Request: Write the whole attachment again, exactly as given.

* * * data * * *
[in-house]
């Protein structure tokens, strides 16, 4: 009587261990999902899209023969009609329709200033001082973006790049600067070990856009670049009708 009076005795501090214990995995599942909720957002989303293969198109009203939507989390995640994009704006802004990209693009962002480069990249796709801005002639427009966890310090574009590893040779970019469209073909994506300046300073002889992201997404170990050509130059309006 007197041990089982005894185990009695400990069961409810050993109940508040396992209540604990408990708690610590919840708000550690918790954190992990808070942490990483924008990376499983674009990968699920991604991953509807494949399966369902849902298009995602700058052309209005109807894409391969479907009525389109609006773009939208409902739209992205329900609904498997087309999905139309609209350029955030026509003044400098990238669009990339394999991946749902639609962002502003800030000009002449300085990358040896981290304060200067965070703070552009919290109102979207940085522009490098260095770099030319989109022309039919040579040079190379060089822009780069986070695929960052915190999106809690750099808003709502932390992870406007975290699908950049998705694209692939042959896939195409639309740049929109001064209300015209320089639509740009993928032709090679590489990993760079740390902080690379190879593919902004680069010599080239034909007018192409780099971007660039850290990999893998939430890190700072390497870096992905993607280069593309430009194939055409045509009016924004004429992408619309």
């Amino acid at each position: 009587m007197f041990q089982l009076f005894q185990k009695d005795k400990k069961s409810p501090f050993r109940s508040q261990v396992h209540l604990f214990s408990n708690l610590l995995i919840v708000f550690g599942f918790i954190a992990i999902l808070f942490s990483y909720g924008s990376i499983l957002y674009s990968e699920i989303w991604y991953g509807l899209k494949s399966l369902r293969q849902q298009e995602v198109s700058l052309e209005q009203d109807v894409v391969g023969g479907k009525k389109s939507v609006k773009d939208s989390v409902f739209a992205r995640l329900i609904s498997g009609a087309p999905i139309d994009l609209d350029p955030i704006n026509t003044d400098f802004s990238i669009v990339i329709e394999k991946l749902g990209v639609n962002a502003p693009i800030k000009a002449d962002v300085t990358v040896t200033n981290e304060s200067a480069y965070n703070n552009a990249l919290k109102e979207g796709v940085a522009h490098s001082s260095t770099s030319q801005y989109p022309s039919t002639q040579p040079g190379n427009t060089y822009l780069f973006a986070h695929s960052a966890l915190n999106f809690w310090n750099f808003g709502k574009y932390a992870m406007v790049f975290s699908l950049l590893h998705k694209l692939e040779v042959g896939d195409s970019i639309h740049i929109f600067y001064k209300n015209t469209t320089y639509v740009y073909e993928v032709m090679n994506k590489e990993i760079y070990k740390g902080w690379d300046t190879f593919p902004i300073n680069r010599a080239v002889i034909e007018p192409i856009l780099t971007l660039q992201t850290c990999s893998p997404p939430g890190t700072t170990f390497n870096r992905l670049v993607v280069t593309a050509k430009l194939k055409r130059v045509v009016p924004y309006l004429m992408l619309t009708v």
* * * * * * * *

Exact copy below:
[in-house]
């Protein structure tokens, strides 16, 4: 009587261990999902899209023969009609329709200033001082973006790049600067070990856009670049009708 009076005795501090214990995995599942909720957002989303293969198109009203939507989390995640994009704006802004990209693009962002480069990249796709801005002639427009966890310090574009590893040779970019469209073909994506300046300073002889992201997404170990050509130059309006 007197041990089982005894185990009695400990069961409810050993109940508040396992209540604990408990708690610590919840708000550690918790954190992990808070942490990483924008990376499983674009990968699920991604991953509807494949399966369902849902298009995602700058052309209005109807894409391969479907009525389109609006773009939208409902739209992205329900609904498997087309999905139309609209350029955030026509003044400098990238669009990339394999991946749902639609962002502003800030000009002449300085990358040896981290304060200067965070703070552009919290109102979207940085522009490098260095770099030319989109022309039919040579040079190379060089822009780069986070695929960052915190999106809690750099808003709502932390992870406007975290699908950049998705694209692939042959896939195409639309740049929109001064209300015209320089639509740009993928032709090679590489990993760079740390902080690379190879593919902004680069010599080239034909007018192409780099971007660039850290990999893998939430890190700072390497870096992905993607280069593309430009194939055409045509009016924004004429992408619309």
């Amino acid at each position: 009587m007197f041990q089982l009076f005894q185990k009695d005795k400990k069961s409810p501090f050993r109940s508040q261990v396992h209540l604990f214990s408990n708690l610590l995995i919840v708000f550690g599942f918790i954190a992990i999902l808070f942490s990483y909720g924008s990376i499983l957002y674009s990968e699920i989303w991604y991953g509807l899209k494949s399966l369902r293969q849902q298009e995602v198109s700058l052309e209005q009203d109807v894409v391969g023969g479907k009525k389109s939507v609006k773009d939208s989390v409902f739209a992205r995640l329900i609904s498997g009609a087309p999905i139309d994009l609209d350029p955030i704006n026509t003044d400098f802004s990238i669009v990339i329709e394999k991946l749902g990209v639609n962002a502003p693009i800030k000009a002449d962002v300085t990358v040896t200033n981290e304060s200067a480069y965070n703070n552009a990249l919290k109102e979207g796709v940085a522009h490098s001082s260095t770099s030319q801005y989109p022309s039919t002639q040579p040079g190379n427009t060089y822009l780069f973006a986070h695929s960052a966890l915190n999106f809690w310090n750099f808003g709502k574009y932390a992870m406007v790049f975290s699908l950049l590893h998705k694209l692939e040779v042959g896939d195409s970019i639309h740049i929109f600067y001064k209300n015209t469209t320089y639509v740009y073909e993928v032709m090679n994506k590489e990993i760079y070990k740390g902080w690379d300046t190879f593919p902004i300073n680069r010599a080239v002889i034909e007018p192409i856009l780099t971007l660039q992201t850290c990999s893998p997404p939430g890190t700072t170990f390497n870096r992905l670049v993607v280069t593309a050509k430009l194939k055409r130059v045509v009016p924004y309006l004429m992408l619309t009708v």